By Matthias Williams and Radu Marinas
BUCHAREST (Reuters) - Ministers from Romania's Liberals resigned from the government on Wednesday, a day after the party quit the ruling coalition in a break-up that will trigger a confidence vote and has changed the dynamics of a presidential election in November.
The rupture has left the rump of Prime Minister Victor Ponta's Social Democrat-led alliance with a slender majority in parliament, which will likely prompt him to ask an ethnic Hungarian party to join the government to shore up his support.
The government is expected to win the confidence vote, which will likely happen on March 4. Analysts also say there is scant chance the split will trigger early an parliamentary election, which is not due until 2016.
But a reduced majority could make it harder for the government to push through reforms, including cleaning up inefficient state companies, agreed with the International Monetary Fund in a 4 billion euro aid deal.
Like other emerging markets, Romanian assets have been hit by jitters about U.S. monetary stimulus winding down, as well the political upheavals in Ukraine and Romania's own domestic political instability.
But this is a time when the European Union's second poorest state should be capitalizing on an economic rebound that has seen growth surge to 5.2 percent in the last quarter, pushed up by a stellar harvest in 2013 and a recovery in exports.
"... the point is that the country is again moving into the political volatility of the past years, which was exactly what the current government aimed to stop," said Simon Quijano-Evans, the head of emerging market research at Commerzbank.
"... any shortfalls on the political side will just lead to increased headaches for foreign investors," he added.
The Liberal leaders announced the split - triggered by a series of rows in recent weeks with their Social Democrat partners - after crisis talks late on Tuesday.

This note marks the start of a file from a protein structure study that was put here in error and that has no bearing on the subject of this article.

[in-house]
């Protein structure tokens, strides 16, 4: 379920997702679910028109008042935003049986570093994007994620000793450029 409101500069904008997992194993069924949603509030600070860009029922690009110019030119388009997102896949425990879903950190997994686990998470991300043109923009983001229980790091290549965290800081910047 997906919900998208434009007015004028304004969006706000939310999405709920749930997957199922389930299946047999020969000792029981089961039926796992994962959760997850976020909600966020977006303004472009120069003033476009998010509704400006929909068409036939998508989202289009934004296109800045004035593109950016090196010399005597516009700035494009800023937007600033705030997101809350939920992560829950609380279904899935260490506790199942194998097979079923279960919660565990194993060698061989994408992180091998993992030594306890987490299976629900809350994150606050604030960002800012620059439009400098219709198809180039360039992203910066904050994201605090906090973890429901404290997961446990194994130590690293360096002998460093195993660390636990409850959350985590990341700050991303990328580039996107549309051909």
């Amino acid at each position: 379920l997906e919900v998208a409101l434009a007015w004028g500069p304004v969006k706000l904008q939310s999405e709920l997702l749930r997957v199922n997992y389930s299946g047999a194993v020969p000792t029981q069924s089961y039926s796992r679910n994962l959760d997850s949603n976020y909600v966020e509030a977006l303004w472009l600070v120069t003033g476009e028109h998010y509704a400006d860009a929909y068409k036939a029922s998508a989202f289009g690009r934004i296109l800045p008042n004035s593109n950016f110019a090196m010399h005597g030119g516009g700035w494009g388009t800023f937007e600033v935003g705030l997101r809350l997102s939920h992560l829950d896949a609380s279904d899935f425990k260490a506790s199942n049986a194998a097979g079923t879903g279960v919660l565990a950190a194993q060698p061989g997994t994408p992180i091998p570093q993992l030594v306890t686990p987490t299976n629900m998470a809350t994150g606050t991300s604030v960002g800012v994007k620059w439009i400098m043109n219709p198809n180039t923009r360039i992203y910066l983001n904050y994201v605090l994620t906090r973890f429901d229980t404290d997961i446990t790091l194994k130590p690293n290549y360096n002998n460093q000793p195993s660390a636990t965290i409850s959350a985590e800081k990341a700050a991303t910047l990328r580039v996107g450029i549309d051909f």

The coalition bickering had bordered on the farcical, with the leaders of Romania's two biggest parties accusing each other of not answering each other's phone calls and text messages.
Seven ministers resigned from the coalition, prompting Ponta announce interim replacements, including for the Health, Labour and Transport ministries. Ponta will keep the Finance Ministry portfolio, which he took over in February, on a temporary basis.
"We thought political risk was very high - but a collapse of the government last night was still somewhat of a shock," said a note by Nomura Global Markets Research on Wednesday.
"We do not believe the short to medium-run bullish macroeconomic story will be altered by this move and that the budget ... can remain on track," it said. "The larger concern is a slow to necessary structural reform that will be much more difficult in the heated electoral environment of this year."
Free from his obligations to the Liberals, Ponta is now able to put up his own candidate - or himself - for the presidential election in November, when his rival Traian Basescu will step down after two terms in office. Previously the coalition had planned to put up a Liberal candidate.
Under Romanian law, the president has a largely ceremonial role. But Basescu wields influence at key moments, as he has the power to veto the winning party's choice of prime minister after an election. He also has a big say in how Romania negotiates international agreements.
Ponta has repeatedly clashed with the Basescu over a series of policy proposals, most recently a new fuel tax that is a central element of Romania's IMF deal.
In an attempt to soothe investors after the news of the split, Basescu on Wednesday publicly threw his weight behind the latest IMF deal review despite his objections over the fuel tax and another policy to help low income borrowers.
Without the Liberals, Ponta may be tempted to implement a longstanding Social Democrat policy goal to scrap Romania's 16 percent flat tax, said Bucharest-based political analyst Cristian Patrasconiu. But he would have to convince investors, and the IMF, that he could do so without blowing a hole in the country's finances.
The leu was down roughly 0.2 percent on the day, trading at 4.5130 per euro.
(Additional reporting by Paul Taylor and Luiza Ilie; Editing by Alison Williams)